High-throughout sequencing has ushered in a new age of genetic discovery, making it possible to cheaply and quickly find mutations among the 3 billion base pairs of the human genome. Identifying mutations is just the first step, though. It falls to biologists, aided by computer algorithms, to make sense of the growing body of data, to work out which genes and proteins confer disease and how. Chief among those algorithms is the search tool. BLAST, a search algorithm, accomplishes this by analyzing gene & comparing protein sequences to a library or database of sequences and relevant scientific papers. Publications about BLAST hold the 12th and 14th spots in a list of the 100 top-cited science papers of all time, according to the journal, Nature. BLAST is being surpassed, though, by Clustal, a similar program for aligning multiple sequences at once, according to Nature.
NEIGHBOR-JOINING: Phylogenetics
A study illustrated “neighbor-joining” algorithm, when paired with genetic sequencing, allows biologists to better understand the evolutionary relationships among species or populations to trace the phylogenetic relationships within major branches of the tree of life. Phylogenetic trees are used in drug development to, for example, identify closely related, naturally occurring chemical compounds suspected to have medicinal value. Phylogenetic trees of pathogens help scientists understand the adaptive evolution of bacteria, viruses and parasites how they infect hosts, subvert immune systems and resist treatment. No. 20 on Nature’s list of top-cited science papers.
Google Search: Page Ranking
We do a lot of Internet searches every day using Google or Yahoo. Whatever the search engine, it’s a complex algorithm known as “page rank” that first, source the Internet for pages that have the key word you ender and then rank them based on factors, such as their location or their frequency of use. “Googling” answers our burning questions, or at least gives us a start. But has it helped or hurt health care? It’s certainly democratized it and put more information within easy reach of patients.

How it works to provide the expected service.

Recently, the healthcare can be categorized in multiple ways based on the perspective of the technology, functionality and the benefits. There is a trend happening with the convergence of consumer devices and medical devices.  Most recent smartphones are being launched with health sensors in the accessories like wrist gear. This enables the Health, which refers to the use of mobile and wireless technologies in the practice of medicine and the monitoring of public health. This reduces medical errors based on continual monitoring practices. IoT applications in healthcare can be grouped in to following categories based on the functionality.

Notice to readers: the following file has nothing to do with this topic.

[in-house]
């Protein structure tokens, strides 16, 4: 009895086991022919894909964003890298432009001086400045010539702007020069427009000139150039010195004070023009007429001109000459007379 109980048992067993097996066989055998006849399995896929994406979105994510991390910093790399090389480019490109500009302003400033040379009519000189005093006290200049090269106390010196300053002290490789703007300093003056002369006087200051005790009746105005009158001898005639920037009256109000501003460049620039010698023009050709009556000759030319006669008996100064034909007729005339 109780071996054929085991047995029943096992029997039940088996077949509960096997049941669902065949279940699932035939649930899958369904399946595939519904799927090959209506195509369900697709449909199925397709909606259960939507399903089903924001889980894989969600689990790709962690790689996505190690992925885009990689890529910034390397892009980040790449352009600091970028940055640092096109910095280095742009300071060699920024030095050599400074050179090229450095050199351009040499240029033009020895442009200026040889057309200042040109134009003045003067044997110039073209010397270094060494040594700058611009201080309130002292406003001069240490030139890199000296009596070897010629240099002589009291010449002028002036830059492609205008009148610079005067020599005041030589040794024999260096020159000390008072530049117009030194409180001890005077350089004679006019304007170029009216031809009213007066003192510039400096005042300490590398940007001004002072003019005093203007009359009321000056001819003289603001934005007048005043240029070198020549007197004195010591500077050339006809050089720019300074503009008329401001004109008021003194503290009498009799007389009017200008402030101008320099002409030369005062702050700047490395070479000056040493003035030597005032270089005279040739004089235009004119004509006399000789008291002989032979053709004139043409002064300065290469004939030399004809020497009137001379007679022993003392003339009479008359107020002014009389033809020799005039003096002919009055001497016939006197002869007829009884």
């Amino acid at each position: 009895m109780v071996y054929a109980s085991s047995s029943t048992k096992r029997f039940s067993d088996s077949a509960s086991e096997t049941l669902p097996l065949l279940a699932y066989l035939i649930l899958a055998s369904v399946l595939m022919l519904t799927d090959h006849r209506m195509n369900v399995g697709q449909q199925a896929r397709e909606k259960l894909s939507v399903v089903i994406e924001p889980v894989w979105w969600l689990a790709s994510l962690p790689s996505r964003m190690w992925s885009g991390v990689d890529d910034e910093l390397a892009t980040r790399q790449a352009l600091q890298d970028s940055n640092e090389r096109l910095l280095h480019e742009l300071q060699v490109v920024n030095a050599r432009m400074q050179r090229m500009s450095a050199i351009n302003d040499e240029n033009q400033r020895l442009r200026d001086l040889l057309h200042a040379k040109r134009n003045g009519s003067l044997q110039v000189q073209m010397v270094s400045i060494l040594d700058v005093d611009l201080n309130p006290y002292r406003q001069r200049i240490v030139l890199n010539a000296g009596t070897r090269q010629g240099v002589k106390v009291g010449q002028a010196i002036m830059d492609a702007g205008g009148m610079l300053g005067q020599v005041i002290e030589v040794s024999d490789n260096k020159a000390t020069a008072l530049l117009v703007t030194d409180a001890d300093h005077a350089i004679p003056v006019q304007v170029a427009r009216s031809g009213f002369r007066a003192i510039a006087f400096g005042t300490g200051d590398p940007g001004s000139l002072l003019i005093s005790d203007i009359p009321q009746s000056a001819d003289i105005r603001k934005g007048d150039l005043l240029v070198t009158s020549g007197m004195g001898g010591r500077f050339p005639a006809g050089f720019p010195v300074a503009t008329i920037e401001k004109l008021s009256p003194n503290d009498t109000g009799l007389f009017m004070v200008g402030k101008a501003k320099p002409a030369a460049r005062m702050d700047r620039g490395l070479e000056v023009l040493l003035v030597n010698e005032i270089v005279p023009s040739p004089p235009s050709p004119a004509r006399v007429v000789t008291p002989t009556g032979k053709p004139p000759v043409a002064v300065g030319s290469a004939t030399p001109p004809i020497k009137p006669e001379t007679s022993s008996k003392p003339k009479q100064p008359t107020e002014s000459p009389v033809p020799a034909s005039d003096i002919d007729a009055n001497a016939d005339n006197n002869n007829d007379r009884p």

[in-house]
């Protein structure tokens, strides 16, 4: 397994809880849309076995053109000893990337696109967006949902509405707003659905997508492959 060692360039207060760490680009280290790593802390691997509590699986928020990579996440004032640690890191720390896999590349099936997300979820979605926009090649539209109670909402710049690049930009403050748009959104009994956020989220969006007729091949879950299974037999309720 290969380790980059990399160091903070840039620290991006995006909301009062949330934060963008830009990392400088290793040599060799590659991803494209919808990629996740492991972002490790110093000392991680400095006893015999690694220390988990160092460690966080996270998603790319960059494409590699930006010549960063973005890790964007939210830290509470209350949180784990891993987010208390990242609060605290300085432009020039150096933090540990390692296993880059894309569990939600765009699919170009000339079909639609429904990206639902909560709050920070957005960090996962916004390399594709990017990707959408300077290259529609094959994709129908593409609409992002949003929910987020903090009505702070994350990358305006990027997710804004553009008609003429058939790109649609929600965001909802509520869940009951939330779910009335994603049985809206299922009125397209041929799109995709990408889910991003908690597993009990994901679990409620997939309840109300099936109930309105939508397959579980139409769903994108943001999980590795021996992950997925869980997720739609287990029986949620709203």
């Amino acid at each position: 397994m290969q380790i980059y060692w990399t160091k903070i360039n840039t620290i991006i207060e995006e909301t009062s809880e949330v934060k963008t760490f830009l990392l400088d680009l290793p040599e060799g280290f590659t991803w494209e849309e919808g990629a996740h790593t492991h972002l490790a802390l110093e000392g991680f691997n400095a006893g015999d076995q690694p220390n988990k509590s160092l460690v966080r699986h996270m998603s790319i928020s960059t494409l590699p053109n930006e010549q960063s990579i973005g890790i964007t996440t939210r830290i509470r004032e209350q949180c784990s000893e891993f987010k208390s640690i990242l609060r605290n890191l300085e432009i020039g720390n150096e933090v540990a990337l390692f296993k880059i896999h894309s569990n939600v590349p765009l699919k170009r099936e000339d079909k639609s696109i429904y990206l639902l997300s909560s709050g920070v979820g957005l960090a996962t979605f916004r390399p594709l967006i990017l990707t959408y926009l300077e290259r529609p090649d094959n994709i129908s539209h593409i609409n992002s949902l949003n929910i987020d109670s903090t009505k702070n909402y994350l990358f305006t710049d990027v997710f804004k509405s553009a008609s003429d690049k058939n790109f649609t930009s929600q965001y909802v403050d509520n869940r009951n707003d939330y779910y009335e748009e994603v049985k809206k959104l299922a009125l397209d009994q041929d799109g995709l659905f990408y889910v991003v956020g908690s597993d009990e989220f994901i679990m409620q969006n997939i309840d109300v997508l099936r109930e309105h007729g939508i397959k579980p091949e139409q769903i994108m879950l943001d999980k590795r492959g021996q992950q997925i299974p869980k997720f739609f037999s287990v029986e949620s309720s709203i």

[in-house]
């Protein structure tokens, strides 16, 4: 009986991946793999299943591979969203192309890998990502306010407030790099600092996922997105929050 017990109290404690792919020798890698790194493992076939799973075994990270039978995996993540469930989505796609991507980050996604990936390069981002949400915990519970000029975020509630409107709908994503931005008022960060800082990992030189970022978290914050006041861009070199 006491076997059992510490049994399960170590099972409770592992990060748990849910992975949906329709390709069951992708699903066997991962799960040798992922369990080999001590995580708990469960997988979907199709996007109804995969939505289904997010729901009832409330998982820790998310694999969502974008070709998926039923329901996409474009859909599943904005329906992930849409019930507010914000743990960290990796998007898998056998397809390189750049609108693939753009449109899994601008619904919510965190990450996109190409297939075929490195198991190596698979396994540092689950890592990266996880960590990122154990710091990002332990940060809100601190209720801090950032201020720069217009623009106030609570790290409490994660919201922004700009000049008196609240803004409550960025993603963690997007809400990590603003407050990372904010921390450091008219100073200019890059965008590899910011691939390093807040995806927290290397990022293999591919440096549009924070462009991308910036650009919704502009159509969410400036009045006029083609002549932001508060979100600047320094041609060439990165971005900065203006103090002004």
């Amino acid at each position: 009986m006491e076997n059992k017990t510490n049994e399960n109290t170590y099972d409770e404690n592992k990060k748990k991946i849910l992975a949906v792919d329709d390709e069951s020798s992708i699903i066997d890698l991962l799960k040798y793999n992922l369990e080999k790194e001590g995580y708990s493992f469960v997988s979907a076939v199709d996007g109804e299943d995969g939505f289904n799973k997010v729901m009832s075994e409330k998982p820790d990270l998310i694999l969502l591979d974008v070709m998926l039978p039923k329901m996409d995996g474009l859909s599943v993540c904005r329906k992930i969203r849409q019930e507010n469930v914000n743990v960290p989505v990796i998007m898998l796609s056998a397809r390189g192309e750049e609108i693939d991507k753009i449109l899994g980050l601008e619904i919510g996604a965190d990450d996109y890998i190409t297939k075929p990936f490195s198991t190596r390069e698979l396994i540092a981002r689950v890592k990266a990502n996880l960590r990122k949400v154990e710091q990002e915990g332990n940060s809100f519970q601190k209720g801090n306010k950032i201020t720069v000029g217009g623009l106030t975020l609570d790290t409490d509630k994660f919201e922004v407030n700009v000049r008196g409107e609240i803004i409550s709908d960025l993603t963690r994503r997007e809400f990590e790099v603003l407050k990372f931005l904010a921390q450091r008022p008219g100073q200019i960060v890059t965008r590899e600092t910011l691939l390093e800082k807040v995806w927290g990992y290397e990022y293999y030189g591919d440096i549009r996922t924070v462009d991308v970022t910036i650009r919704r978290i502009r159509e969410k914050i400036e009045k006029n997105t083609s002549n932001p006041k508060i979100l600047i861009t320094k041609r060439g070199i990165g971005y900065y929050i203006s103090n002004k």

ï Tracking of objects and people.
ï Identification and authentication
ï Automatic data collection and sensing
Health trends can be analyzed with respect to the application areas in medical practice. Some of the applications areas are listed below along with the usage of IoT concept and their benefits.
1- Wireless patient monitoring: This application is for remote surveillance of patient vital functions through the use of internally and externally located patient devices. As opposed to discrete interactions, the provision of healthcare is moving to a model where information is being transmitted and shared in real time between individuals and caregivers. This is especially relevant for chronic disease management such as hypertension, diabetes, coronary heart disease, asthma.
2- Mobile system access: This application is based on the mobile technologies that enable remote/virtual access to current clinical systems (electronic health records EHRs, picture archiving and communication systems PACS, etc.). All the medical system can be automated with easy to use mobile app interface. This application of technology in healthcare is referred as e-Health. If the mobile is used as monitoring and delivery of healthcare, the application area is termed as m-Health. Examples: Websites, portals, mobile apps.